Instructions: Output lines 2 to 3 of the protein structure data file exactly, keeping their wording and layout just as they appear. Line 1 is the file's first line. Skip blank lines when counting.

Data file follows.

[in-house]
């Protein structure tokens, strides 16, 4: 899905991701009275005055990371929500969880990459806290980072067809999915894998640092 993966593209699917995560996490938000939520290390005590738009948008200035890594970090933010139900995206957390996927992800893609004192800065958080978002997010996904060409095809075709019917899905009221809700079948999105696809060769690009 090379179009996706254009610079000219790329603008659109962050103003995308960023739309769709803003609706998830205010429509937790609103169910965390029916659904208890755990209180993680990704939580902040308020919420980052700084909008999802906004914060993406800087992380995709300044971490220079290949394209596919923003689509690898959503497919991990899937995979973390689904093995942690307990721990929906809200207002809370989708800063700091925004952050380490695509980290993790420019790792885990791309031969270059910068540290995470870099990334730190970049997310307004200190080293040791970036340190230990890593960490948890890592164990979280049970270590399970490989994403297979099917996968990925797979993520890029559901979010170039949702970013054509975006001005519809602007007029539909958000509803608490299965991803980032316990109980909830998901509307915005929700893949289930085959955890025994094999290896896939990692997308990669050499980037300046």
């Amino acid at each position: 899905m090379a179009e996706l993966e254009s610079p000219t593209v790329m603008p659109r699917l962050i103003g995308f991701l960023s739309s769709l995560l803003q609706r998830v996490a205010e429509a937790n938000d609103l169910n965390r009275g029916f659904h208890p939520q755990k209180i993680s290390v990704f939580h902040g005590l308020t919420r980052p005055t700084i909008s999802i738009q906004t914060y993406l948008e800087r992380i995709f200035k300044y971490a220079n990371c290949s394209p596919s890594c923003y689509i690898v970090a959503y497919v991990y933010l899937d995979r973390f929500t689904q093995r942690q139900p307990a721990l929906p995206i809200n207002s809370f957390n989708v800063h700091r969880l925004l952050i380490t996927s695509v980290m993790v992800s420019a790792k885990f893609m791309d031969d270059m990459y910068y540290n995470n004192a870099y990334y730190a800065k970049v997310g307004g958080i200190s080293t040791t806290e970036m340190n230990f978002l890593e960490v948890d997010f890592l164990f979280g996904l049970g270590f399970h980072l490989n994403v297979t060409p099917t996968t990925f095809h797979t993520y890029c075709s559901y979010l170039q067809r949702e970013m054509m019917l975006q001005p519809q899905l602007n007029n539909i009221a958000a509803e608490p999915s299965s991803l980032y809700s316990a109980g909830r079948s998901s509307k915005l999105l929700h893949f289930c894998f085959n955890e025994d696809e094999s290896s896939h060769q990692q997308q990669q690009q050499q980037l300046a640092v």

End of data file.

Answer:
């Protein structure tokens, strides 16, 4: 899905991701009275005055990371929500969880990459806290980072067809999915894998640092 993966593209699917995560996490938000939520290390005590738009948008200035890594970090933010139900995206957390996927992800893609004192800065958080978002997010996904060409095809075709019917899905009221809700079948999105696809060769690009 090379179009996706254009610079000219790329603008659109962050103003995308960023739309769709803003609706998830205010429509937790609103169910965390029916659904208890755990209180993680990704939580902040308020919420980052700084909008999802906004914060993406800087992380995709300044971490220079290949394209596919923003689509690898959503497919991990899937995979973390689904093995942690307990721990929906809200207002809370989708800063700091925004952050380490695509980290993790420019790792885990791309031969270059910068540290995470870099990334730190970049997310307004200190080293040791970036340190230990890593960490948890890592164990979280049970270590399970490989994403297979099917996968990925797979993520890029559901979010170039949702970013054509975006001005519809602007007029539909958000509803608490299965991803980032316990109980909830998901509307915005929700893949289930085959955890025994094999290896896939990692997308990669050499980037300046």
């Amino acid at each position: 899905m090379a179009e996706l993966e254009s610079p000219t593209v790329m603008p659109r699917l962050i103003g995308f991701l960023s739309s769709l995560l803003q609706r998830v996490a205010e429509a937790n938000d609103l169910n965390r009275g029916f659904h208890p939520q755990k209180i993680s290390v990704f939580h902040g005590l308020t919420r980052p005055t700084i909008s999802i738009q906004t914060y993406l948008e800087r992380i995709f200035k300044y971490a220079n990371c290949s394209p596919s890594c923003y689509i690898v970090a959503y497919v991990y933010l899937d995979r973390f929500t689904q093995r942690q139900p307990a721990l929906p995206i809200n207002s809370f957390n989708v800063h700091r969880l925004l952050i380490t996927s695509v980290m993790v992800s420019a790792k885990f893609m791309d031969d270059m990459y910068y540290n995470n004192a870099y990334y730190a800065k970049v997310g307004g958080i200190s080293t040791t806290e970036m340190n230990f978002l890593e960490v948890d997010f890592l164990f979280g996904l049970g270590f399970h980072l490989n994403v297979t060409p099917t996968t990925f095809h797979t993520y890029c075709s559901y979010l170039q067809r949702e970013m054509m019917l975006q001005p519809q899905l602007n007029n539909i009221a958000a509803e608490p999915s299965s991803l980032y809700s316990a109980g909830r079948s998901s509307k915005l999105l929700h893949f289930c894998f085959n955890e025994d696809e094999s290896s896939h060769q990692q997308q990669q690009q050499q980037l300046a640092v």